Auditing – Offshore coders required an average of 6 more hours per coder per month of auditing due to poor accuracy results.

Denied claims – Offshore coders averaged 10 more denied claims on Inpatient and Same Day Surgery encounters per week than domestic coders. Reworking of denied claims on these patient types takes 40 minutes for each claim.

The Final Answer

Yes, there is a difference. Offshore coding is less accurate, and in the long-term, may also be more expensive.

To read detailed findings of the study, download the KIWI-TEK White Paper entitled “Is Offshore Coding Really Saving You Money”.

If you’d like to receive future HIM posts in your inbox, you can subscribe to future HIM Scene posts here.  KIWI-TEK is a proud sponsor of Healthcare Scene.

An HIM Perspective of What Was Shared at #HIMSS18 – HIM Scene

Posted on March 9, 2018 I Written By

John Lynn is the Founder of the HealthcareScene.com blog network which currently consists of 10 blogs containing over 8000 articles with John having written over 4000 of the articles himself. These EMR and Healthcare IT related articles have been viewed over 16 million times. John also manages Healthcare IT Central and Healthcare IT Today, the leading career Health IT job board and blog. John is co-founder of InfluentialNetworks.com and Physia.com. John is highly involved in social media, and in addition to his blogs can also be found on Twitter: @techguy and @ehrandhit and LinkedIn.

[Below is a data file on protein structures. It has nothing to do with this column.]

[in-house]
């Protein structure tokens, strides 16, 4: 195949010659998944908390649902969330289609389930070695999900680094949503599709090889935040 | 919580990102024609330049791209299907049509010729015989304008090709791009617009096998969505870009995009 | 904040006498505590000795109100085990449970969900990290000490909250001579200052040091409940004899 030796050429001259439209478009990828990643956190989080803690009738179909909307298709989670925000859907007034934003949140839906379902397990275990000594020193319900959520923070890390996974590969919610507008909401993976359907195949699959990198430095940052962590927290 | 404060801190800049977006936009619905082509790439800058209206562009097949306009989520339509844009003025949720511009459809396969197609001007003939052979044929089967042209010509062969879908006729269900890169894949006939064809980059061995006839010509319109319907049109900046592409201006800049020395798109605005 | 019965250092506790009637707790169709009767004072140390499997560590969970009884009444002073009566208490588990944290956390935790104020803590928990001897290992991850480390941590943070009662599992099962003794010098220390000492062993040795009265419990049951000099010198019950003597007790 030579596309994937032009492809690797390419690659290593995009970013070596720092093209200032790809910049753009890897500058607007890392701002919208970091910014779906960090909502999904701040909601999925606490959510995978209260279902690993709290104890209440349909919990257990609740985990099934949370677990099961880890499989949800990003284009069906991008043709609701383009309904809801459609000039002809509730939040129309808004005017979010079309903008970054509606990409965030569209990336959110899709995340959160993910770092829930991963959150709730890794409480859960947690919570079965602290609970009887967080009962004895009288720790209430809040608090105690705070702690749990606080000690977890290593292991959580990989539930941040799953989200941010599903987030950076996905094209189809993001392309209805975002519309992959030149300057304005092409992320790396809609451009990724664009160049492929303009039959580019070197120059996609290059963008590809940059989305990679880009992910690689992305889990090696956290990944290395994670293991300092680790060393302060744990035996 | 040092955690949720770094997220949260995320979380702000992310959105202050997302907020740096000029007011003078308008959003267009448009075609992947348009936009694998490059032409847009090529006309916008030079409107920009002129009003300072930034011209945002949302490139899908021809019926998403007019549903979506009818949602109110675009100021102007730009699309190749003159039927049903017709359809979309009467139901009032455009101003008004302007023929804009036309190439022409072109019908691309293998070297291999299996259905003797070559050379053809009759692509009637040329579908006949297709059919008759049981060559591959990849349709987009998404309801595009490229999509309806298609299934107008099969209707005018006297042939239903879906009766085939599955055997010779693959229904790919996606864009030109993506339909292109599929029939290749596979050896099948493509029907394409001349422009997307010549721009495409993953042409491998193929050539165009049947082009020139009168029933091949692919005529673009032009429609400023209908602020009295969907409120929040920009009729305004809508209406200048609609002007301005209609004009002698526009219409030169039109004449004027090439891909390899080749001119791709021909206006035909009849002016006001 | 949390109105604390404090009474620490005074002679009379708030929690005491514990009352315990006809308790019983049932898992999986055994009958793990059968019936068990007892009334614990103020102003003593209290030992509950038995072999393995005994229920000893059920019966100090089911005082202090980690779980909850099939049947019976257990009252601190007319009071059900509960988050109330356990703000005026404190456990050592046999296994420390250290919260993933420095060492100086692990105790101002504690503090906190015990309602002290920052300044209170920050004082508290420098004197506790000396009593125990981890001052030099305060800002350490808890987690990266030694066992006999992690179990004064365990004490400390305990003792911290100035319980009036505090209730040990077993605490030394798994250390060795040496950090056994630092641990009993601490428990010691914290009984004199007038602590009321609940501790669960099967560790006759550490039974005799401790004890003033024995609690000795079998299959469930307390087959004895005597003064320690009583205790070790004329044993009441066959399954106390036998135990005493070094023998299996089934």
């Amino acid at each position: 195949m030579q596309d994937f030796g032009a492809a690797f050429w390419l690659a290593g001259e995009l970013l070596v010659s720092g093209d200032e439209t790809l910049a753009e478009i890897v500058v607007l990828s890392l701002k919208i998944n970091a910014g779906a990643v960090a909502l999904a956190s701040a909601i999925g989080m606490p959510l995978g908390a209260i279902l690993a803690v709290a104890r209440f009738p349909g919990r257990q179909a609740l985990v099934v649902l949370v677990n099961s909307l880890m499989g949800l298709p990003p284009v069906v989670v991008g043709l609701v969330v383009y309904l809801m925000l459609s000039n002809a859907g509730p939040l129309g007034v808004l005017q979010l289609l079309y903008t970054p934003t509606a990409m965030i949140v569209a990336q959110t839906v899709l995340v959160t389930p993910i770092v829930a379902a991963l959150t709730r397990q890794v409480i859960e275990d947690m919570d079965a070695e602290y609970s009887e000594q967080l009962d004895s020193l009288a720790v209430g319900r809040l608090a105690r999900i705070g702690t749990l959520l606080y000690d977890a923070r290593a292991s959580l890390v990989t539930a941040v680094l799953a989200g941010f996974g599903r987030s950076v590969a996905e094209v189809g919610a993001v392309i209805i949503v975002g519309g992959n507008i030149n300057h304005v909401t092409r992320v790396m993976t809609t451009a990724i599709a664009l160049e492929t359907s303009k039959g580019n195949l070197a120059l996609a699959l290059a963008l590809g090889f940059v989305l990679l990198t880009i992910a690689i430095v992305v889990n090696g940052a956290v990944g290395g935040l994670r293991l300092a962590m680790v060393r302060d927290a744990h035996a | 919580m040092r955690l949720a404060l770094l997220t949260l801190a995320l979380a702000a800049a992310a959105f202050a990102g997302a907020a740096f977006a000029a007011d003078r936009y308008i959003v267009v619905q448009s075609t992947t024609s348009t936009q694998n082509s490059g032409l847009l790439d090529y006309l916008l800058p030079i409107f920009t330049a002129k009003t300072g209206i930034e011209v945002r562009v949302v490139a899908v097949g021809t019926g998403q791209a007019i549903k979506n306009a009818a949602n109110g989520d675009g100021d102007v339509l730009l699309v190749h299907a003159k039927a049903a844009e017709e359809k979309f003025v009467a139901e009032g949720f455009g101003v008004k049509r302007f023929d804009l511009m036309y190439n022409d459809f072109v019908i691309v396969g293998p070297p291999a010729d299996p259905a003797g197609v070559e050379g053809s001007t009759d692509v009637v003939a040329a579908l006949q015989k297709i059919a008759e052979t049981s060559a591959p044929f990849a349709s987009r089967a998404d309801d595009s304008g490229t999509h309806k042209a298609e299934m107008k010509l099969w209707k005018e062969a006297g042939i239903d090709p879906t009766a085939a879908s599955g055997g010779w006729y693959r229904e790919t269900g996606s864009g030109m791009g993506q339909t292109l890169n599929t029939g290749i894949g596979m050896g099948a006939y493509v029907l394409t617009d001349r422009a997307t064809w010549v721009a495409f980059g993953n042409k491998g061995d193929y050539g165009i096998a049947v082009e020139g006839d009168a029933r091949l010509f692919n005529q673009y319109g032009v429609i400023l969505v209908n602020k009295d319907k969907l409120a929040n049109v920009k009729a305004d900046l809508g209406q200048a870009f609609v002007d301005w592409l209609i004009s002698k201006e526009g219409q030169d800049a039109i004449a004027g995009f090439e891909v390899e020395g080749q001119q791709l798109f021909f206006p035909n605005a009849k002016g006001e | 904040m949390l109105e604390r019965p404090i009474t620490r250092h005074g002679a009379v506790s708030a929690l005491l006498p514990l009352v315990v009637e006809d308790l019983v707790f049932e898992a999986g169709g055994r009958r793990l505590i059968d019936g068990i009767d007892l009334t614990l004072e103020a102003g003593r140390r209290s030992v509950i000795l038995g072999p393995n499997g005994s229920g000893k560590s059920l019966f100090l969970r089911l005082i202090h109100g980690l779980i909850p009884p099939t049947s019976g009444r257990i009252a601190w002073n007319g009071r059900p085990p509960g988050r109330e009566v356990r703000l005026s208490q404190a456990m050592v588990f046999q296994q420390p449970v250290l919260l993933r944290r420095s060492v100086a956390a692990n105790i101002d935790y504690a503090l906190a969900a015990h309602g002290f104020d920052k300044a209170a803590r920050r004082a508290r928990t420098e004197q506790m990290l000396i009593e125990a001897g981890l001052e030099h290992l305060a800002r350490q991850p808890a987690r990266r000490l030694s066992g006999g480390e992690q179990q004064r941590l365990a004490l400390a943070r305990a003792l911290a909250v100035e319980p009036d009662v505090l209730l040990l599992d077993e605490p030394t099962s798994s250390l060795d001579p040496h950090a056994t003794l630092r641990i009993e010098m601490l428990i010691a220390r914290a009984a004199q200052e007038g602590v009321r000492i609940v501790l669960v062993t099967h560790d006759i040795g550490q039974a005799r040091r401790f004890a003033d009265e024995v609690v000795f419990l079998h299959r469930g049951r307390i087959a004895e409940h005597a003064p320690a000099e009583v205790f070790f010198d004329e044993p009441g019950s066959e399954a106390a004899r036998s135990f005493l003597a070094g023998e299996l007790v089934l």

Today is the final day of the HIMSS 2018 Annual Conference. While there are nearly 44k attendees at the conference and 1350 vendors, I didn’t meet a single HIM professional. I certainly didn’t meet all 44k attendees, but it’s safe to say that the HIM community wasn’t well represented at the HIMSS conference. It’s unfortunate because healthcare IT initiatives can really benefit from the HIM perspective.

Since many HIM professionals weren’t in attendance, I thought it would be beneficial to share some insights into trends I saw at HIMSS 2018 that could be beneficial to HIM professionals.

AI (Artificial Intelligence)